My secondary school has had a Silent Reading (SR) program for the last ten years. Everyday students and staff are expected to drop everything and read from 11:00-11:17am. This reading culture was already built-in when I joined the library team 4 years ago; however, last year it made its way to the chopping block when our school’s timetable came under review. Some teachers felt that this time could be better spent in other ways like creating TAGs or “Teacher Advisory Groups”, having homerooms, working on study skills or homework, etc. The library team received feedback from staff members that students were not reading during SR, that students were coming late to class during the SR period, and that not all teachers were enforcing SR rules.
In an effort to advocate for SR and improve our library program, I joined the timetable committee and offered to collect data on students’ reading habits at home and at school. I surveyed the whole school by grade over a period of several months using an online survey tool and then presented the results by grade to the timetable committee, our admin team, and to the entire staff at a staff meeting.
To summarize, here were the end results regarding SR:
The majority of MSS students (82%) think that reading is an important skill that should be practiced at school
Less than half of MSS students (44%) read a few times per week or more at home
The majority of MSS students (74%) would like to keep SR and they prefer to keep it after break (82%)
The majority of MSS students (75%) read at least few times a week or more during SR
Our Library team circulated a newsletter to staff outlining our commitment to support & improve SR at MSS by:
Collecting student input for ordering new books
Encouraging staff to book library time to bring class or small groups down to get books
Promoting books and reading with displays and programming in library (Library Club, Grade 8 Orientation, Book Talks, monthly displays, etc.)
Encouraging staff to speak to the library team or Literacy Helping teacher for help with individual cases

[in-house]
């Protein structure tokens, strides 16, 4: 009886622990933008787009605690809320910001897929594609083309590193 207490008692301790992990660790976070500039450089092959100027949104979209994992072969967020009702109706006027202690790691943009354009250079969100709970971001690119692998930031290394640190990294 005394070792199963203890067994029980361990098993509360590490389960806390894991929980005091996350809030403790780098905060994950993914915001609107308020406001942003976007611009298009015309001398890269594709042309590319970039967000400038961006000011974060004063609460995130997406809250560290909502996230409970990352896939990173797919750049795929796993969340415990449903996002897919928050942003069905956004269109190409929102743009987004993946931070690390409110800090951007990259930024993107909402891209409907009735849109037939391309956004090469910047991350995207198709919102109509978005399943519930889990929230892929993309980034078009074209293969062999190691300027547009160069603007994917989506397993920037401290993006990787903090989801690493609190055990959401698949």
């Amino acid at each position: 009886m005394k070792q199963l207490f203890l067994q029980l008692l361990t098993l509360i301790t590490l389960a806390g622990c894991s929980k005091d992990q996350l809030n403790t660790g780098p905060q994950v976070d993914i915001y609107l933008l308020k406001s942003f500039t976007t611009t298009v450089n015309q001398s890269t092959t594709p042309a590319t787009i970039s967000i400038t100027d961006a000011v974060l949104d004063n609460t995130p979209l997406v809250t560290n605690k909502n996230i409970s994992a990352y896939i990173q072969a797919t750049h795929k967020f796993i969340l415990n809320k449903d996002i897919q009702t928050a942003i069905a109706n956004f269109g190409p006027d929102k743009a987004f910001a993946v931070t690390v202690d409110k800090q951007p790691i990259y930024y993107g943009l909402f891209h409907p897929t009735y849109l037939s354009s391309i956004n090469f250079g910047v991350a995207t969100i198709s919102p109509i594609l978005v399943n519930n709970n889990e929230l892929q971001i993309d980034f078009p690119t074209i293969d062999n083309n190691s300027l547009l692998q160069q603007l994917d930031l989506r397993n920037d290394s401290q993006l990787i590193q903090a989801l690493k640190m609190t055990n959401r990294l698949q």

Encouraging staff to participate in SR and role model reading
This year, I would like to take our book talks and book advertising one step further to help promote reading at MSS. Ultimately, getting every student in our classes to read every day is a major challenge. I think that finding each student a good book to grab their attention is key to turning students into life-long readers. How can we reach more students? I started investigating 21st Century book talks and found a cool info-graphic on Pinterest-my main go-to website for library display ideas.
The info-graphic can be found here.
In a nutshell the graphic suggests that we “inspire student reading using technology tools to create and share and redefine the way we talk about books.”
This semester I currently have six library TAs (teaching assistants)! I plan to enlist their help to create 21st century book talks and trailers using our library iPad minis following “The Process” outlined on the info-graphic. TAs will be able to pick whatever book they want to promote or advertise each month using the different Web 2.0 apps listed on the info-graphic, such as Animoto, iMovie, etc. The trailers and book talks can be uploaded onto our library webpage, school twitter account @MSSpanthers, and facebook page Merritt Secondary School. We can also generate QR codes for the trailers/book talks and place them next to the book on the shelf using our shelf labels. I am excited to present this project idea to our team of library TAs next week. Hopefully I will be able to share some examples on this blog soon! Stay tuned…